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“PFAS pollutants ride rivers across the Midwest and Canada to get to the Great Lakes. But not in the way a pair of University of Wisconsin-Madison researchers studying the forever chemicals expected, and that could impact how environmental officials regulate the chemicals.

Christy Remucal, a professor of civil and environmental engineering, and Sarah Balgooyen, a postdoctoral researcher, expected to find the most PFAS in waterways that run through heavily polluted places, like small streams that travel through Marinette where PFAS used at Tyco’s Fire Technology Center contaminated groundwater, ponds and ditches.

The streams flowing through well-known polluted sites did carry PFAS, but Remucal and Balgooyen were surprised to find a concerning amount of PFAS in the samples they took from big rivers: specifically the Fox, Peshtigo and Menominee.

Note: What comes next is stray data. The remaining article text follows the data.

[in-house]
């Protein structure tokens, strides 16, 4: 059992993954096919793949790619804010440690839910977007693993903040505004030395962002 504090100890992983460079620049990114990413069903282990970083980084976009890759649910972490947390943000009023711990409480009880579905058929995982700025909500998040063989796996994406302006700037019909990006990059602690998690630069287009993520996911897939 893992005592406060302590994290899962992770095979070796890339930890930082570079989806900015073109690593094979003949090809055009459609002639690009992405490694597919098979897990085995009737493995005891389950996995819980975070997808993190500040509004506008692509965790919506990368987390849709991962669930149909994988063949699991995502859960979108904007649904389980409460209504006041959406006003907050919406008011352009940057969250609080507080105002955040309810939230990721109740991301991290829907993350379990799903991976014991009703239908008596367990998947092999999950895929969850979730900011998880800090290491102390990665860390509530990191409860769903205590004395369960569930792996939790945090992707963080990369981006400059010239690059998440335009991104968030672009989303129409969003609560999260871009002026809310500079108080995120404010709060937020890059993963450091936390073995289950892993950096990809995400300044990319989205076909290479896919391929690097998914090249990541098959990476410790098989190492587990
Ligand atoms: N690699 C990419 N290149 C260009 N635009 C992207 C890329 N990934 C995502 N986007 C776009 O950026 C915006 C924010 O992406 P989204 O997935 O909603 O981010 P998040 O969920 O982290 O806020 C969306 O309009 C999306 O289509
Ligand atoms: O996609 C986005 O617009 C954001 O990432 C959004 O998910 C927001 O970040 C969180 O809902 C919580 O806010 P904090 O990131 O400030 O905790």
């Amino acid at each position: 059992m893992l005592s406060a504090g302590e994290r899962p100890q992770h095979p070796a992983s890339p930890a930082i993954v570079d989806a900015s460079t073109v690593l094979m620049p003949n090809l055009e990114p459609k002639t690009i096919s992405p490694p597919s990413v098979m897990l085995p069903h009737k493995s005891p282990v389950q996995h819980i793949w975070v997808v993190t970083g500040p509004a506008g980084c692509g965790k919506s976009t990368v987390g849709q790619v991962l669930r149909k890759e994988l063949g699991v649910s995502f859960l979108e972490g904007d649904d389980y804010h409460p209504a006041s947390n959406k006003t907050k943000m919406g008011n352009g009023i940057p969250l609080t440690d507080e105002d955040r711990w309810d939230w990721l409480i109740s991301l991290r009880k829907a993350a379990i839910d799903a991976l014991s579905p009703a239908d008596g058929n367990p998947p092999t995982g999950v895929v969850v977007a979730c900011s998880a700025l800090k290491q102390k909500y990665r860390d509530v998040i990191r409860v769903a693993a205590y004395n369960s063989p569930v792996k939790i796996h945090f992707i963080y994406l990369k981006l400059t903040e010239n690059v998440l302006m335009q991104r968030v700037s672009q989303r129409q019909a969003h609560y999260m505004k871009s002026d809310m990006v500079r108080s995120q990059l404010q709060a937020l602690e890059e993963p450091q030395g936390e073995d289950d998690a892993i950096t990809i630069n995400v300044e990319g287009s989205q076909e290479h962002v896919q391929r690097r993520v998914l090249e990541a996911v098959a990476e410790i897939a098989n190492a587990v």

While those rivers carry less PFAS pollution per gallon of water, they also dump a lot of water into the bay.

‘When we did the math on the loadings, combining the concentrations and the flow rates, we found out ‘hey, these big rivers contribute two-thirds of the tributary loading to Green Bay.’ That was a really surprising finding,’ Remucal said. ‘You look at the concentrations and they’re not that bad, but they actually really, really matter.’

To find PFAS, Balgooyen and Remucal spent five days in 2020 driving around the Bay of Green Bay, the narrow, 120-mile-long bay on Lake Michigan’s Wisconsin side, collecting samples of water and sediment from 41 tributaries to the bay. They took the samples to a lab to analyze them and measure how much, if any, of 10 specific PFAS chemicals each one contained. They published their research in the journal ACS ES&T Water in February.

The big takeaway: Big rivers are a significant source of PFAS pollution into the Great Lakes, but not one that would be noticed by regulators who focus on cleaning sites with high concentrations of the pollution.”…